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Re: st: Stanard Error for Difference in Difference cross-tabulation


From   Richard Palmer-Jones <richard.palmerjones@gmail.com>
To   statalist@hsphsun2.harvard.edu
Subject   Re: st: Stanard Error for Difference in Difference cross-tabulation
Date   Thu, 12 Feb 2009 20:40:13 +0000

Dear Steve and others

It is a DHS survey from Measuredhs. I will be using svy: commands in
due course - I am trying to get my ideas straight first.
The survey variables are usually common

svy: v001 [weight=v005], strata(v024)  // usually, though weights vary
with statistics
svy: reg .......  // as before

?


Richard




On Thu, Feb 12, 2009 at 2:45 PM, Steven Samuels
<sjhsamuels@earthlink.net> wrote:
> 0.503  looks like the right number Richard.  But I'd like to know more: What
> was the study design which gave 2,698 observations in 1999? If it is sample
> survey, you should be using Stata's survey commands.
>
>
> -Steve
> On Feb 12, 2009, at 6:27 AM, Richard Palmer-Jones wrote:
>
>> Thanks for the replies, and sorry not to have been clearer and the
>> delay in responding (student strike!)
>>
>> the variables are:
>> label yearsedn  "years of education" // cross section in 1999
>> gen old = born >= 1956 & born <= 1961
>> gen young = born >- 1970 & born <= 1975
>> gen highintensity =  state >= 5 & state <=  19 // states 1 -4 = low
>> intensity
>> label highintensity  "high primary school funding in 1976-81" // (i.e.
>> treated)
>> gen young_high  = highintensity * young
>>
>> * Maarten suggests
>> . reg yearsedn young highintensity young_high if young | old
>>
>>      Source |       SS       df       MS              Number of obs =
>>  2698
>> -------------+------------------------------           F(  3,  2694) =
>>  115.81
>>       Model |  8584.36711     3   2861.4557           Prob > F      =
>>  0.0000
>>    Residual |  66562.2808  2694  24.7076024           R-squared     =
>>  0.1142
>> -------------+------------------------------           Adj R-squared =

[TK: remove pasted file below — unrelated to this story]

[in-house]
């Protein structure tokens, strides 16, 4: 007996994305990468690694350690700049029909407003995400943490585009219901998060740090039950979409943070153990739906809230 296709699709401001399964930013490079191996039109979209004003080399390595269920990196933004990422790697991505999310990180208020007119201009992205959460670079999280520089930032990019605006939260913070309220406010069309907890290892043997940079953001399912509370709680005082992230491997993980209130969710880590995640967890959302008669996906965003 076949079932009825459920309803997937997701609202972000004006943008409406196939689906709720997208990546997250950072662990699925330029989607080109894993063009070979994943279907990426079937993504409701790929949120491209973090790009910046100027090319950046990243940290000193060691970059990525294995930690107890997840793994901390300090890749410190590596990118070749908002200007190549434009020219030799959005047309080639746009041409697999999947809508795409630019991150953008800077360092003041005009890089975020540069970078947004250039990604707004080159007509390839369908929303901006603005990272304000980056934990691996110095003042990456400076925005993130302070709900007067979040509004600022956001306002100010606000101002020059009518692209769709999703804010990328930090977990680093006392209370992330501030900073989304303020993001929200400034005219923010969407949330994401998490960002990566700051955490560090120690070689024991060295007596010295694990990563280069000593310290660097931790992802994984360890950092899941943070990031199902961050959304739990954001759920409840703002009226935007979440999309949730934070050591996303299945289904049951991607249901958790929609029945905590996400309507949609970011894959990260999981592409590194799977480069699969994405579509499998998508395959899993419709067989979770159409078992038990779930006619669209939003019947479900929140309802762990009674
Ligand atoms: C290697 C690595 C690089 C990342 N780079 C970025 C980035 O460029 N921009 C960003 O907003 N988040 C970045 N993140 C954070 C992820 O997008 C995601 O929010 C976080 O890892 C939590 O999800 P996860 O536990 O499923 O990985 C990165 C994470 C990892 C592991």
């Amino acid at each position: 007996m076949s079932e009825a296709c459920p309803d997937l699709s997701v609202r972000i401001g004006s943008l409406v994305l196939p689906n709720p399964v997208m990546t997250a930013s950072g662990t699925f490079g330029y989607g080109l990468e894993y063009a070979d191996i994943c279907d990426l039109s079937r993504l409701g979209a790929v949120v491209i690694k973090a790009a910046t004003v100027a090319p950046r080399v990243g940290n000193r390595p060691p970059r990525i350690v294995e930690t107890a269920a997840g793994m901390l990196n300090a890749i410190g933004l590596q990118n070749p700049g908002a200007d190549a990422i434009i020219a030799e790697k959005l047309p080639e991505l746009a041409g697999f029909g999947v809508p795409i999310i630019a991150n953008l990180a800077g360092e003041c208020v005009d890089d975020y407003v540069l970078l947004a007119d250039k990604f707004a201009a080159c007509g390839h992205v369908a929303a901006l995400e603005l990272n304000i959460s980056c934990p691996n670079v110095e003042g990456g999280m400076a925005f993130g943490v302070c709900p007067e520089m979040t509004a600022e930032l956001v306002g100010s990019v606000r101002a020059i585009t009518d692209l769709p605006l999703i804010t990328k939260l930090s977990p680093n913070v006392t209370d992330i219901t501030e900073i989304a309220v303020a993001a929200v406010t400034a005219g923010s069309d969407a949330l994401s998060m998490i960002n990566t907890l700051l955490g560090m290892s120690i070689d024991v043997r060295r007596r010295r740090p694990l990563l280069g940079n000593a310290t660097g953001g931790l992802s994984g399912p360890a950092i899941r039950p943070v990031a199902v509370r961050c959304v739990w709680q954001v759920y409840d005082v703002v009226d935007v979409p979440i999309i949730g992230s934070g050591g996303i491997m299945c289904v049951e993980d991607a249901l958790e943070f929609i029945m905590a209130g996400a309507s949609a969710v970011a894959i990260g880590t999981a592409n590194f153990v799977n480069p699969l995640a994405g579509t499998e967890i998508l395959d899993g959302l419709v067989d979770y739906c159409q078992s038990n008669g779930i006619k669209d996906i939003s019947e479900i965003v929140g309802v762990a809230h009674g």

>>  0.1132
>>       Total |  75146.6479  2697  27.8630508           Root MSE      =
>>  4.9707
>>
>>
>> ------------------------------------------------------------------------------
>>    yearsedn |      Coef.   Std. Err.      t    P>|t|     [95% Conf.
>> Interval]
>>
>> -------------+----------------------------------------------------------------
>>       young |   2.286417   .4506203     5.07   0.000      1.40282
>>  3.170013
>> highintens~y |  -3.533677   .3945928    -8.96   0.000    -4.307412
>> -2.759941
>>  young_high |   .7222411    .503475     1.43   0.152    -.2649952
>>  1.709477
>>       _cons |   6.118812   .3497354    17.50   0.000     5.433035
>>  6.804589
>>
>> ------------------------------------------------------------------------------
>>
>> I want a table with mean and standard errors of years of education
>> where the Xs are in the following table, and the marginal differences
>>
>>                      young
>>                      0                1             difference
>> _______________________________________
>> lo             |       X         |          X      |       X
>> high          |       X        |          X      |        X
>> _______________________________________
>> difference  |       X         |        X         |     X
>>
>> The row and column Xs can be filled in from calcuations of means (e.g
>> in ttest), except for the bottom right X
>>
>> Maarten's suggestion is that the appropriate se is 0.503
>>
>> Thanks for further help
>>
>> RIchard
>>
>>
>>
>>
>>
>> On Tue, Feb 10, 2009 at 5:18 PM, Steven Samuels
>> <sjhsamuels@earthlink.net> wrote:
>>>
>>> While I agree with  Maarten about the analysis procedure, I am unclear
>>> about
>>> the design- does "one of which" in your description refer  to region or
>>> to
>>>  cohort?  Was there a treated cohort and a non-treated cohort within each
>>> region? Or, were there two cohorts within each region, but with treatment
>>> differing between region?  Do you have a before/after differences , or
>>> are
>>> all comparisons cross-sectional?
>>>
>>> Please lay out in more detail the design of the study
>>>
>>> -Steve
>>>
>>>>
>>>> --- On Tue, 10/2/09, Richard Palmer-Jones wrote:
>>>>>
>>>>> I want to calculate the standard error of the mean
>>>>> "diffference in difference". I have samples from two
>>>>> cohorts in each of two regions, one of which received
>>>>> a treatment, and their respective years of education;
>>>>> how to I calculate the standard error of the
>>>>> difference in difference of the years of education?
>>>>
>>>> Looks to me like an interaction effect:
>>>> The dummy for cohort tells you how much the average
>>>> education differs over cohorts, and you think that
>>>> this difference differs across regions, so the
>>>> interaction effect between cohort and region gives
>>>> you this difference in difference, and -regress- will
>
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